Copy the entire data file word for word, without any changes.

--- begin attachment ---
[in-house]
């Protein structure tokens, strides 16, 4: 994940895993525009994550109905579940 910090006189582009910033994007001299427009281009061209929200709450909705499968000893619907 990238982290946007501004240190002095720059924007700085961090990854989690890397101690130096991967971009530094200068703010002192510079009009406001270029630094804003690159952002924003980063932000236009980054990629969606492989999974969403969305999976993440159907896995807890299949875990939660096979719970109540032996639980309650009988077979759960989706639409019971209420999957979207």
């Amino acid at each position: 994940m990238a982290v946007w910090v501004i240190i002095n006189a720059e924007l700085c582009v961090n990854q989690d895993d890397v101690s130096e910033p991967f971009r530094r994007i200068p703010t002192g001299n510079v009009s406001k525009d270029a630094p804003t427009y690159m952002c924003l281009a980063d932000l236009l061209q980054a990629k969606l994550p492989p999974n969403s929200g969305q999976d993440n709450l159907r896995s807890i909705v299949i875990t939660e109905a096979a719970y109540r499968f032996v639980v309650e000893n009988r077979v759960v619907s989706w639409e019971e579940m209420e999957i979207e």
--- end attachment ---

[in-house]
């Protein structure tokens, strides 16, 4: 994940895993525009994550109905579940 910090006189582009910033994007001299427009281009061209929200709450909705499968000893619907 990238982290946007501004240190002095720059924007700085961090990854989690890397101690130096991967971009530094200068703010002192510079009009406001270029630094804003690159952002924003980063932000236009980054990629969606492989999974969403969305999976993440159907896995807890299949875990939660096979719970109540032996639980309650009988077979759960989706639409019971209420999957979207």
């Amino acid at each position: 994940m990238a982290v946007w910090v501004i240190i002095n006189a720059e924007l700085c582009v961090n990854q989690d895993d890397v101690s130096e910033p991967f971009r530094r994007i200068p703010t002192g001299n510079v009009s406001k525009d270029a630094p804003t427009y690159m952002c924003l281009a980063d932000l236009l061209q980054a990629k969606l994550p492989p999974n969403s929200g969305q999976d993440n709450l159907r896995s807890i909705v299949i875990t939660e109905a096979a719970y109540r499968f032996v639980v309650e000893n009988r077979v759960v619907s989706w639409e019971e579940m209420e999957i979207e």